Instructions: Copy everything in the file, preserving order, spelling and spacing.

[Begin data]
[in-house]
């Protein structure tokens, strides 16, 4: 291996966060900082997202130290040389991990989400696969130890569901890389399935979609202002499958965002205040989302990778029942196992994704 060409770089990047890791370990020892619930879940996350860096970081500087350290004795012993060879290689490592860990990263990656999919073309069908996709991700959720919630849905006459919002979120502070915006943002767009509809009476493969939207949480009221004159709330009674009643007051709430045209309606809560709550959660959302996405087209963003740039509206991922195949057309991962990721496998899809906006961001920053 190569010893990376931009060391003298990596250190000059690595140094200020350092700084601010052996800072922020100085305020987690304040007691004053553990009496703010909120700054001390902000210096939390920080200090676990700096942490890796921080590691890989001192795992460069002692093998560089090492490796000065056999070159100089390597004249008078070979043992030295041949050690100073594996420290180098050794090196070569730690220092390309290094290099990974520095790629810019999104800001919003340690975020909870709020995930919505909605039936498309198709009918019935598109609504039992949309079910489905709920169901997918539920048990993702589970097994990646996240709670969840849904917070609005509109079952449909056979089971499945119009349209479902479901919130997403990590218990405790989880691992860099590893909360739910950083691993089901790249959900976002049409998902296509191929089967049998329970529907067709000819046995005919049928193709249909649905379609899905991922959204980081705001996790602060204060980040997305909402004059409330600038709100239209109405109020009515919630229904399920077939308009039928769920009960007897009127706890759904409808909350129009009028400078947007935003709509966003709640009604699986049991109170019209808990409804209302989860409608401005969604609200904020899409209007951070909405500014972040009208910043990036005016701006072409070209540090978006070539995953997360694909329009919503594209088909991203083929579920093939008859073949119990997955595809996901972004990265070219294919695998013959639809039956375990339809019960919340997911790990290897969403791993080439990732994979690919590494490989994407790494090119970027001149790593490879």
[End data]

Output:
[in-house]
């Protein structure tokens, strides 16, 4: 291996966060900082997202130290040389991990989400696969130890569901890389399935979609202002499958965002205040989302990778029942196992994704 060409770089990047890791370990020892619930879940996350860096970081500087350290004795012993060879290689490592860990990263990656999919073309069908996709991700959720919630849905006459919002979120502070915006943002767009509809009476493969939207949480009221004159709330009674009643007051709430045209309606809560709550959660959302996405087209963003740039509206991922195949057309991962990721496998899809906006961001920053 190569010893990376931009060391003298990596250190000059690595140094200020350092700084601010052996800072922020100085305020987690304040007691004053553990009496703010909120700054001390902000210096939390920080200090676990700096942490890796921080590691890989001192795992460069002692093998560089090492490796000065056999070159100089390597004249008078070979043992030295041949050690100073594996420290180098050794090196070569730690220092390309290094290099990974520095790629810019999104800001919003340690975020909870709020995930919505909605039936498309198709009918019935598109609504039992949309079910489905709920169901997918539920048990993702589970097994990646996240709670969840849904917070609005509109079952449909056979089971499945119009349209479902479901919130997403990590218990405790989880691992860099590893909360739910950083691993089901790249959900976002049409998902296509191929089967049998329970529907067709000819046995005919049928193709249909649905379609899905991922959204980081705001996790602060204060980040997305909402004059409330600038709100239209109405109020009515919630229904399920077939308009039928769920009960007897009127706890759904409808909350129009009028400078947007935003709509966003709640009604699986049991109170019209808990409804209302989860409608401005969604609200904020899409209007951070909405500014972040009208910043990036005016701006072409070209540090978006070539995953997360694909329009919503594209088909991203083929579920093939008859073949119990997955595809996901972004990265070219294919695998013959639809039956375990339809019960919340997911790990290897969403791993080439990732994979690919590494490989994407790494090119970027001149790593490879």